These authors contributed equally to this work.
Upconverting nanoparticles for pre-clinical diffuse optical imaging, microscopy and sensing: Current trends and future challenges
Article first published online: 15 JAN 2013
© 2013 The Authors. Laser Photonics Rev. published by Wiley-VCH Verlag GmbH & Co. KGaA Weinheim.
This is an open access article under the terms of the Creative Commons Attribution License, which permits use, distribution and reproduction in any medium, provided the original work is properly cited.
Laser & Photonics Reviews
Volume 7, Issue 5, pages 663–697, September 2013
How to Cite
Xu, C. T., Zhan, Q., Liu, H., Somesfalean, G., Qian, J., He, S. and Andersson-Engels, S. (2013), Upconverting nanoparticles for pre-clinical diffuse optical imaging, microscopy and sensing: Current trends and future challenges. Laser & Photon. Rev., 7: 663–697. doi: 10.1002/lpor.201200052
- Issue published online: 11 SEP 2013
- Article first published online: 15 JAN 2013
- Manuscript Accepted: 2 NOV 2012
- Manuscript Revised: 18 OCT 2012
- Manuscript Received: 2 JUL 2012
- Swedish Research Council. Grant Number: 621-2011-4265
- National Nature Science Foundation of China. Grant Number: 60978063
- Science and Technology Department of Zhejiang Province. Grant Number: 2010R50007
- Guangdong Innovative Research Team Program. Grant Number: 201001D0104799318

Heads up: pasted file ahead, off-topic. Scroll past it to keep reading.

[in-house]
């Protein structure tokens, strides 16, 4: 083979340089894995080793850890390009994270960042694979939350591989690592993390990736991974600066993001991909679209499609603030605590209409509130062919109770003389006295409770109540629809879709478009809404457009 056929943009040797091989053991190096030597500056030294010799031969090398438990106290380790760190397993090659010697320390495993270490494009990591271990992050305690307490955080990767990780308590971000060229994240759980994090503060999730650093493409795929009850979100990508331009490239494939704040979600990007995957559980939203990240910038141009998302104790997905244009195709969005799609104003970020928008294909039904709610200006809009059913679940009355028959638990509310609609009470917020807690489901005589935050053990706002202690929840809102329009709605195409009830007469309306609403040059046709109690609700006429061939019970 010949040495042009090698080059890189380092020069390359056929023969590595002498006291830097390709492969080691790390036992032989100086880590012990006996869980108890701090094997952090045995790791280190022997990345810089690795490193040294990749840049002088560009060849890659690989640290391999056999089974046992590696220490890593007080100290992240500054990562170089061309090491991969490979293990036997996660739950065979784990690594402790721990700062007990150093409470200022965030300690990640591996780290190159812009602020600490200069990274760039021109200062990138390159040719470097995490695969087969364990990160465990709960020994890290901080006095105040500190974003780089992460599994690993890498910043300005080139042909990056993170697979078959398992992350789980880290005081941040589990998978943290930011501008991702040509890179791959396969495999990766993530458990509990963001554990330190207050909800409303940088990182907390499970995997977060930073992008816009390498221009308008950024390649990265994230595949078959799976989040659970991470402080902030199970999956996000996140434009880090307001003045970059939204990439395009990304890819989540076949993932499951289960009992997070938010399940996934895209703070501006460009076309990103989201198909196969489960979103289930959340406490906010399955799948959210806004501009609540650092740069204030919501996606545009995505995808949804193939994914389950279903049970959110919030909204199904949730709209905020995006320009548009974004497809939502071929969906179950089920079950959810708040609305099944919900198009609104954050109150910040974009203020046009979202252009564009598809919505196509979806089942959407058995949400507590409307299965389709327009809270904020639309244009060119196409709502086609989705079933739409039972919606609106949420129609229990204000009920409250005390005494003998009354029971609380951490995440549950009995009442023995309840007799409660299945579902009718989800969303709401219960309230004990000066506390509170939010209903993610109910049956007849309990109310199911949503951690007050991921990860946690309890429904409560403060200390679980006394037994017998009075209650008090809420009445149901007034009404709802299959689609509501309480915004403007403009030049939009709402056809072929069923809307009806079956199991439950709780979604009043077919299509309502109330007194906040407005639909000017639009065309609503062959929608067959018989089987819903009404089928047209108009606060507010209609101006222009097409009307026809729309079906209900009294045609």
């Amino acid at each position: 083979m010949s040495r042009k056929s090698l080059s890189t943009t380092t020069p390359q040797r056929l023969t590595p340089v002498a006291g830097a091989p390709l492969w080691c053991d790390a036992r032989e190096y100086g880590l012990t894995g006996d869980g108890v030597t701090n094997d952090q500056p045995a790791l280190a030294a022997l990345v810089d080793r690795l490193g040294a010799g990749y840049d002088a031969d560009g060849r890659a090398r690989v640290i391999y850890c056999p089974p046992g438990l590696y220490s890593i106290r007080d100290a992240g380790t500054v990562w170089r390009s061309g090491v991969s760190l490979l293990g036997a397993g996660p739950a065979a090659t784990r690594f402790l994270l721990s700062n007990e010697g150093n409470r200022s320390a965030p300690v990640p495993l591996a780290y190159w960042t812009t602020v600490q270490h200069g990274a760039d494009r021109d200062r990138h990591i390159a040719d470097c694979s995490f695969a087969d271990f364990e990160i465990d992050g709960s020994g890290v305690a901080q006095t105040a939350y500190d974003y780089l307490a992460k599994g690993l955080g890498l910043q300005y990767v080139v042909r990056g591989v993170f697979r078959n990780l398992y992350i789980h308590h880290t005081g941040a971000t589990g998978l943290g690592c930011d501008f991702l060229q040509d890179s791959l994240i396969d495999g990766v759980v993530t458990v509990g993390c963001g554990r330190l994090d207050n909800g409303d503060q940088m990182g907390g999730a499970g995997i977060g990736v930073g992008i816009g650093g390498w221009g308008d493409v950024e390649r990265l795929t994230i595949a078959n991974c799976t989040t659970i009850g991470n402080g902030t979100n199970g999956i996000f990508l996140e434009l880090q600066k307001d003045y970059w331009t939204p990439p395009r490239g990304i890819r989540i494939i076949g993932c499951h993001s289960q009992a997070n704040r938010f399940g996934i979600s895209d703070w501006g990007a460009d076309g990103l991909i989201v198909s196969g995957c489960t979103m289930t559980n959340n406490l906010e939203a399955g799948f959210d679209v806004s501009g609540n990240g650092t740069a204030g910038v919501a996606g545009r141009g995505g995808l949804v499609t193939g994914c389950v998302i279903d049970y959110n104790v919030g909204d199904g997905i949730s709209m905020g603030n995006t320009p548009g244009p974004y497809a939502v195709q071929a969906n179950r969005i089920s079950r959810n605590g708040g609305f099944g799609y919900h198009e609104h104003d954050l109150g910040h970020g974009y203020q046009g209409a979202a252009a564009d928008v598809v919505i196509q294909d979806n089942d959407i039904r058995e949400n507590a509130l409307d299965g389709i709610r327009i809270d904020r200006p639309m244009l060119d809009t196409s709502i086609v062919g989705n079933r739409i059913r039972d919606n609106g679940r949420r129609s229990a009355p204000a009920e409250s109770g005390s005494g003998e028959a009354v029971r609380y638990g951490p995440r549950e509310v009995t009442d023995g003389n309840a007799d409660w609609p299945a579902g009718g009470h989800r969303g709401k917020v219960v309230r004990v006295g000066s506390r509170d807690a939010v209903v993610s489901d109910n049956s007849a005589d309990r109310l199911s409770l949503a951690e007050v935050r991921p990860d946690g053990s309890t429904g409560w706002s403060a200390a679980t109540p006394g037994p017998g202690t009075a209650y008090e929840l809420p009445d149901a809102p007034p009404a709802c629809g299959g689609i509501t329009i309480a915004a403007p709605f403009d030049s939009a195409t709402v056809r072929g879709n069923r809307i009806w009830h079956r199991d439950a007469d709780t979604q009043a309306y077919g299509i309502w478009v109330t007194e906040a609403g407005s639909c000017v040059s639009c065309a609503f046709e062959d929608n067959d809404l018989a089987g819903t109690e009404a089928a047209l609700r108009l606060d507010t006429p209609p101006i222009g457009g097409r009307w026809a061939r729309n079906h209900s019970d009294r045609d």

- quantum yield;
- photodynamic therapy;
- pulsed excitation
Upconverting nanoparticles (UCNPs) are a class of recently developed luminescent biomarkers that – in several aspects – are superior to organic dyes and quantum dots. UCNPs can emit spectrally narrow anti-Stokes shifted light with quantum yields which greatly exceed those of two-photon dyes for fluence rates relevant for deep tissue imaging. Compared with conventionally used Stokes-shifting fluorophores, UCNP-based imaging systems can acquire completely autofluorescence-free data with superb contrast. For diffuse optical imaging, the multi-photon process involved in the upconversion process can be used to obtain images with unprecedented resolution. These unique properties make UCNPs extremely attractive in the field of biophotonics. UCNPs have already been applied in microscopy, small-animal imaging, multi-modal imaging, highly sensitive bioassays, temperature sensing and photodynamic therapy. In this review, the current state-of-the-art UCNPs and their applications for diffuse imaging, microscopy and sensing targeted towards solving essential biological issues are discussed.